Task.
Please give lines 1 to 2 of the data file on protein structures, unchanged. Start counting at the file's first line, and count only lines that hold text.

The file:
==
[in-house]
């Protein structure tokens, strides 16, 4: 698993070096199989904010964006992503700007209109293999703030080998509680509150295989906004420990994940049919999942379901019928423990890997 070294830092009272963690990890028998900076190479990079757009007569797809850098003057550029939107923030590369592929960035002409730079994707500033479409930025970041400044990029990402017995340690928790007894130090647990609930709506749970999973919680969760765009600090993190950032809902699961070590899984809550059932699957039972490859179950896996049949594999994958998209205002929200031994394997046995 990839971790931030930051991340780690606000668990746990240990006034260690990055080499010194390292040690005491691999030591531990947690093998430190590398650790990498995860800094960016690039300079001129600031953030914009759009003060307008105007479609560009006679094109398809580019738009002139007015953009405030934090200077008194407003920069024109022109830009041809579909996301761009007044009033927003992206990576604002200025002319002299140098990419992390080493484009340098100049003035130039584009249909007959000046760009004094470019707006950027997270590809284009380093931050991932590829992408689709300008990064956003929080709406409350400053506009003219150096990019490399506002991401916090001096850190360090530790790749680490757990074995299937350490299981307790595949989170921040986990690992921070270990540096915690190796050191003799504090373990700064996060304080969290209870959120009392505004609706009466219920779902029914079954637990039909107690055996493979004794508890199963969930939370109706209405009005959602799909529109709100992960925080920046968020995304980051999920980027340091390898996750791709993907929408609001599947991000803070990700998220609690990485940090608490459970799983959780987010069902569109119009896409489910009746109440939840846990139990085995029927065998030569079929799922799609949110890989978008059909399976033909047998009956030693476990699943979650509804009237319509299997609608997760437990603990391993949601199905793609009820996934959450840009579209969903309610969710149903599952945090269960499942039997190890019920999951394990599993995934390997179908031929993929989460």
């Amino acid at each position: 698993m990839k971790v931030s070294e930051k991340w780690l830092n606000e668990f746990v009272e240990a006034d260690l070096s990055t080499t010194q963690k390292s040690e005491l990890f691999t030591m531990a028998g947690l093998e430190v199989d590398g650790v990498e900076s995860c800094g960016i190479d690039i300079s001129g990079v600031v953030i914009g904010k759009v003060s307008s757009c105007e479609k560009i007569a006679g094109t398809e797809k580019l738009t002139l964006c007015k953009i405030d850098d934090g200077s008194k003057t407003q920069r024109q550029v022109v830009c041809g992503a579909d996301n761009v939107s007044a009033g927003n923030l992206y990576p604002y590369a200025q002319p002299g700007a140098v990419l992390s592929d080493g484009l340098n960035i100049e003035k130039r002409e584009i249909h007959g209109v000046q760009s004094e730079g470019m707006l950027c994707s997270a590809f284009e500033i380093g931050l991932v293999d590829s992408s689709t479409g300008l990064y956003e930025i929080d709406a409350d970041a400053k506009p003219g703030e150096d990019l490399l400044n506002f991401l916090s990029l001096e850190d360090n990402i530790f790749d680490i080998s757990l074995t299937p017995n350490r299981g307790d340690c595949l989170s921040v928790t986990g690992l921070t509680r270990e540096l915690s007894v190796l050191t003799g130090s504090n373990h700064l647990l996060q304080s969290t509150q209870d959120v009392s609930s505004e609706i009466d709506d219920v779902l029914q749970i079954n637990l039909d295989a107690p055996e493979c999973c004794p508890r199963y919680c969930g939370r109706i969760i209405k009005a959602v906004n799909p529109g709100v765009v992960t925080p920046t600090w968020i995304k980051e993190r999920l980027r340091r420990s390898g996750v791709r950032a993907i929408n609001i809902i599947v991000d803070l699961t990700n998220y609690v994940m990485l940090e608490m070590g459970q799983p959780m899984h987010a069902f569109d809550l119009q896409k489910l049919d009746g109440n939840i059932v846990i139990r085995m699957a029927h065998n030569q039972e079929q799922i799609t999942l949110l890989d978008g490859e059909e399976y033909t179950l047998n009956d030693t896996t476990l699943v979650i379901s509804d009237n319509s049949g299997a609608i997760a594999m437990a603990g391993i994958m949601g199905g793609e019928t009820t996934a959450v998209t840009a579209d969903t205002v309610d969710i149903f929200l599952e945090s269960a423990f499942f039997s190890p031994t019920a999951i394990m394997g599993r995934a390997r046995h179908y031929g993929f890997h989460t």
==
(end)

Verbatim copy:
[in-house]
């Protein structure tokens, strides 16, 4: 698993070096199989904010964006992503700007209109293999703030080998509680509150295989906004420990994940049919999942379901019928423990890997 070294830092009272963690990890028998900076190479990079757009007569797809850098003057550029939107923030590369592929960035002409730079994707500033479409930025970041400044990029990402017995340690928790007894130090647990609930709506749970999973919680969760765009600090993190950032809902699961070590899984809550059932699957039972490859179950896996049949594999994958998209205002929200031994394997046995 990839971790931030930051991340780690606000668990746990240990006034260690990055080499010194390292040690005491691999030591531990947690093998430190590398650790990498995860800094960016690039300079001129600031953030914009759009003060307008105007479609560009006679094109398809580019738009002139007015953009405030934090200077008194407003920069024109022109830009041809579909996301761009007044009033927003992206990576604002200025002319002299140098990419992390080493484009340098100049003035130039584009249909007959000046760009004094470019707006950027997270590809284009380093931050991932590829992408689709300008990064956003929080709406409350400053506009003219150096990019490399506002991401916090001096850190360090530790790749680490757990074995299937350490299981307790595949989170921040986990690992921070270990540096915690190796050191003799504090373990700064996060304080969290209870959120009392505004609706009466219920779902029914079954637990039909107690055996493979004794508890199963969930939370109706209405009005959602799909529109709100992960925080920046968020995304980051999920980027340091390898996750791709993907929408609001599947991000803070990700998220609690990485940090608490459970799983959780987010069902569109119009896409489910009746109440939840846990139990085995029927065998030569079929799922799609949110890989978008059909399976033909047998009956030693476990699943979650509804009237319509299997609608997760437990603990391993949601199905793609009820996934959450840009579209969903309610969710149903599952945090269960499942039997190890019920999951394990599993995934390997179908031929993929989460």